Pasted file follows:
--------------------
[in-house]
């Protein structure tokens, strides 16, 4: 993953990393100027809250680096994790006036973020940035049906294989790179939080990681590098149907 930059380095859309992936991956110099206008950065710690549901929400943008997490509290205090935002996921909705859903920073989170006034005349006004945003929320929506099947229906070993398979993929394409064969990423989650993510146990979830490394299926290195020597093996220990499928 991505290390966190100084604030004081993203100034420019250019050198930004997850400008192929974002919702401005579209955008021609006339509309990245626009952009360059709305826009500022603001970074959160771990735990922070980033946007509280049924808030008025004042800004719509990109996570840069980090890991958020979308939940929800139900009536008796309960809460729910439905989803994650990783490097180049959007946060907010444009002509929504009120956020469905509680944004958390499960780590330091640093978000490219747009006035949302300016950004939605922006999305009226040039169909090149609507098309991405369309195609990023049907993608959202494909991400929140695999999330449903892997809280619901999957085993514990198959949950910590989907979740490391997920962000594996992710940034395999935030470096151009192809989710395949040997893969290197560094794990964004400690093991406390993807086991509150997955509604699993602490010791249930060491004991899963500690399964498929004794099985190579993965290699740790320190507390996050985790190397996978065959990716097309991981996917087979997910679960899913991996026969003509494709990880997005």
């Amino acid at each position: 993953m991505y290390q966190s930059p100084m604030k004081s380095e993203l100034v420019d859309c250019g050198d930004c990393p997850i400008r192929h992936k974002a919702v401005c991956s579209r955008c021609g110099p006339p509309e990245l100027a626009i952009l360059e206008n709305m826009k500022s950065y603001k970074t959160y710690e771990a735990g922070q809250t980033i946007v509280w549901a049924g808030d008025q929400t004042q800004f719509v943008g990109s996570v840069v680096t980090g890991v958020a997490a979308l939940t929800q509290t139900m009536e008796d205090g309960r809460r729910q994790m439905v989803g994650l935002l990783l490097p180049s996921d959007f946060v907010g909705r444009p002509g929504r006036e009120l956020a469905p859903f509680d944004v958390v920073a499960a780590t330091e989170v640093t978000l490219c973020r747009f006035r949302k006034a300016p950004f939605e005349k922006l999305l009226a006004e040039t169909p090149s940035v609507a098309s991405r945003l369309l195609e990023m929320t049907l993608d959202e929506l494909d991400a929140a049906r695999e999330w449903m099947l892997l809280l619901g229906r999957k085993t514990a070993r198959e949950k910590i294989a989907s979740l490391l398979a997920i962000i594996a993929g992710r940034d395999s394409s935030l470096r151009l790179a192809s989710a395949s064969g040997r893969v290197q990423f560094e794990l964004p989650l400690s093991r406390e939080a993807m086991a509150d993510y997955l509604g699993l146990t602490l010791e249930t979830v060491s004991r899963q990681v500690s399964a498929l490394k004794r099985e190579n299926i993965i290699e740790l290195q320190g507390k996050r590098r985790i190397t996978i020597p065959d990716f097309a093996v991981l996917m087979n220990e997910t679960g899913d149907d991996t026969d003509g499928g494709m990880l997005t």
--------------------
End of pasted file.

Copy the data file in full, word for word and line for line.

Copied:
[in-house]
């Protein structure tokens, strides 16, 4: 993953990393100027809250680096994790006036973020940035049906294989790179939080990681590098149907 930059380095859309992936991956110099206008950065710690549901929400943008997490509290205090935002996921909705859903920073989170006034005349006004945003929320929506099947229906070993398979993929394409064969990423989650993510146990979830490394299926290195020597093996220990499928 991505290390966190100084604030004081993203100034420019250019050198930004997850400008192929974002919702401005579209955008021609006339509309990245626009952009360059709305826009500022603001970074959160771990735990922070980033946007509280049924808030008025004042800004719509990109996570840069980090890991958020979308939940929800139900009536008796309960809460729910439905989803994650990783490097180049959007946060907010444009002509929504009120956020469905509680944004958390499960780590330091640093978000490219747009006035949302300016950004939605922006999305009226040039169909090149609507098309991405369309195609990023049907993608959202494909991400929140695999999330449903892997809280619901999957085993514990198959949950910590989907979740490391997920962000594996992710940034395999935030470096151009192809989710395949040997893969290197560094794990964004400690093991406390993807086991509150997955509604699993602490010791249930060491004991899963500690399964498929004794099985190579993965290699740790320190507390996050985790190397996978065959990716097309991981996917087979997910679960899913991996026969003509494709990880997005």
């Amino acid at each position: 993953m991505y290390q966190s930059p100084m604030k004081s380095e993203l100034v420019d859309c250019g050198d930004c990393p997850i400008r192929h992936k974002a919702v401005c991956s579209r955008c021609g110099p006339p509309e990245l100027a626009i952009l360059e206008n709305m826009k500022s950065y603001k970074t959160y710690e771990a735990g922070q809250t980033i946007v509280w549901a049924g808030d008025q929400t004042q800004f719509v943008g990109s996570v840069v680096t980090g890991v958020a997490a979308l939940t929800q509290t139900m009536e008796d205090g309960r809460r729910q994790m439905v989803g994650l935002l990783l490097p180049s996921d959007f946060v907010g909705r444009p002509g929504r006036e009120l956020a469905p859903f509680d944004v958390v920073a499960a780590t330091e989170v640093t978000l490219c973020r747009f006035r949302k006034a300016p950004f939605e005349k922006l999305l009226a006004e040039t169909p090149s940035v609507a098309s991405r945003l369309l195609e990023m929320t049907l993608d959202e929506l494909d991400a929140a049906r695999e999330w449903m099947l892997l809280l619901g229906r999957k085993t514990a070993r198959e949950k910590i294989a989907s979740l490391l398979a997920i962000i594996a993929g992710r940034d395999s394409s935030l470096r151009l790179a192809s989710a395949s064969g040997r893969v290197q990423f560094e794990l964004p989650l400690s093991r406390e939080a993807m086991a509150d993510y997955l509604g699993l146990t602490l010791e249930t979830v060491s004991r899963q990681v500690s399964a498929l490394k004794r099985e190579n299926i993965i290699e740790l290195q320190g507390k996050r590098r985790i190397t996978i020597p065959d990716f097309a093996v991981l996917m087979n220990e997910t679960g899913d149907d991996t026969d003509g499928g494709m990880l997005t």